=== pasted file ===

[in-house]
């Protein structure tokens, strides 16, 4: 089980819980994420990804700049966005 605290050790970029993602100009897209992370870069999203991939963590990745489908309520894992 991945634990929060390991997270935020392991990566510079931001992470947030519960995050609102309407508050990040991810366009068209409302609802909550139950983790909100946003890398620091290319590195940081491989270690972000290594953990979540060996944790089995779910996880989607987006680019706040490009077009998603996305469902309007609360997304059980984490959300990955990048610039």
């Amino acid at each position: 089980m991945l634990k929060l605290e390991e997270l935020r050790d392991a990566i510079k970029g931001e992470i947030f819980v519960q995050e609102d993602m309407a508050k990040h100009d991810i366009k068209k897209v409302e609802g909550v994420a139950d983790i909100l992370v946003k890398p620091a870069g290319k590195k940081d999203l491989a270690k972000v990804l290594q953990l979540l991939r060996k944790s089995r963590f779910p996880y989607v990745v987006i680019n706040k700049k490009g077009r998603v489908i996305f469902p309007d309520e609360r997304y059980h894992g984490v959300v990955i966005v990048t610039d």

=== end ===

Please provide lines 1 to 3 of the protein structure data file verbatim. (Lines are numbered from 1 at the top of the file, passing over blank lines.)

[in-house]
């Protein structure tokens, strides 16, 4: 089980819980994420990804700049966005 605290050790970029993602100009897209992370870069999203991939963590990745489908309520894992 991945634990929060390991997270935020392991990566510079931001992470947030519960995050609102309407508050990040991810366009068209409302609802909550139950983790909100946003890398620091290319590195940081491989270690972000290594953990979540060996944790089995779910996880989607987006680019706040490009077009998603996305469902309007609360997304059980984490959300990955990048610039």
């Amino acid at each position: 089980m991945l634990k929060l605290e390991e997270l935020r050790d392991a990566i510079k970029g931001e992470i947030f819980v519960q995050e609102d993602m309407a508050k990040h100009d991810i366009k068209k897209v409302e609802g909550v994420a139950d983790i909100l992370v946003k890398p620091a870069g290319k590195k940081d999203l491989a270690k972000v990804l290594q953990l979540l991939r060996k944790s089995r963590f779910p996880y989607v990745v987006i680019n706040k700049k490009g077009r998603v489908i996305f469902p309007d309520e609360r997304y059980h894992g984490v959300v990955i966005v990048t610039d």